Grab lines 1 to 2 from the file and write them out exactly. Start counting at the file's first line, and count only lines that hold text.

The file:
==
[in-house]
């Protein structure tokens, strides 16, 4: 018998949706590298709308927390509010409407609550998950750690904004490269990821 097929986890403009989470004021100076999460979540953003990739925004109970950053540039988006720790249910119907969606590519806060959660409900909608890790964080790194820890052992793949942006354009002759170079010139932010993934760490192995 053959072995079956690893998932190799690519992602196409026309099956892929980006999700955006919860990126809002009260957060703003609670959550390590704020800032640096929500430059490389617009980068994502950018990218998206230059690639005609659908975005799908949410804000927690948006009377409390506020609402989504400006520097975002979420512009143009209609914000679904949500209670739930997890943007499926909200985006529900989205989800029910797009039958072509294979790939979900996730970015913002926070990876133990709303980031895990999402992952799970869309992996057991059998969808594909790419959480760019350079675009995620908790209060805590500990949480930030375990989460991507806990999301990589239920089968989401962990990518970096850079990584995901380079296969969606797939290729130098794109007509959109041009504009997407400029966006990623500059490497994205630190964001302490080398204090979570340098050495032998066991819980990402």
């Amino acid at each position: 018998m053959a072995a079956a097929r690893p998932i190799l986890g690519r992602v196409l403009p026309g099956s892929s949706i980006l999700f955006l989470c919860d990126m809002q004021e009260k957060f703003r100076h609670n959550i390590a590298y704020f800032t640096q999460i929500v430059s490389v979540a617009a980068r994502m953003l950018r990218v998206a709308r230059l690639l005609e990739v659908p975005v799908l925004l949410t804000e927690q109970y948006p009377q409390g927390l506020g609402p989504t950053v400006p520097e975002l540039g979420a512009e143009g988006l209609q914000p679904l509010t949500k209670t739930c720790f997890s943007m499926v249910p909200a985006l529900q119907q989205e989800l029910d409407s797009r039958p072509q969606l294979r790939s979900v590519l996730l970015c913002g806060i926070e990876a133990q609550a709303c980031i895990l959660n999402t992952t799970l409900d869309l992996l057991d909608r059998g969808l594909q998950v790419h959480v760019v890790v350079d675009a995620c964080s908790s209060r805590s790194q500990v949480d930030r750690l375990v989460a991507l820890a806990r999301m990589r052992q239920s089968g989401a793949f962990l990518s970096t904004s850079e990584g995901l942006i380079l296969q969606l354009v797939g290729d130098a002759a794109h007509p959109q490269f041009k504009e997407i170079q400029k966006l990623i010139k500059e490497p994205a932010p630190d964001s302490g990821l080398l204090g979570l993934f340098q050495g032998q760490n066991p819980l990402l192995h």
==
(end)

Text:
[in-house]
């Protein structure tokens, strides 16, 4: 018998949706590298709308927390509010409407609550998950750690904004490269990821 097929986890403009989470004021100076999460979540953003990739925004109970950053540039988006720790249910119907969606590519806060959660409900909608890790964080790194820890052992793949942006354009002759170079010139932010993934760490192995 053959072995079956690893998932190799690519992602196409026309099956892929980006999700955006919860990126809002009260957060703003609670959550390590704020800032640096929500430059490389617009980068994502950018990218998206230059690639005609659908975005799908949410804000927690948006009377409390506020609402989504400006520097975002979420512009143009209609914000679904949500209670739930997890943007499926909200985006529900989205989800029910797009039958072509294979790939979900996730970015913002926070990876133990709303980031895990999402992952799970869309992996057991059998969808594909790419959480760019350079675009995620908790209060805590500990949480930030375990989460991507806990999301990589239920089968989401962990990518970096850079990584995901380079296969969606797939290729130098794109007509959109041009504009997407400029966006990623500059490497994205630190964001302490080398204090979570340098050495032998066991819980990402």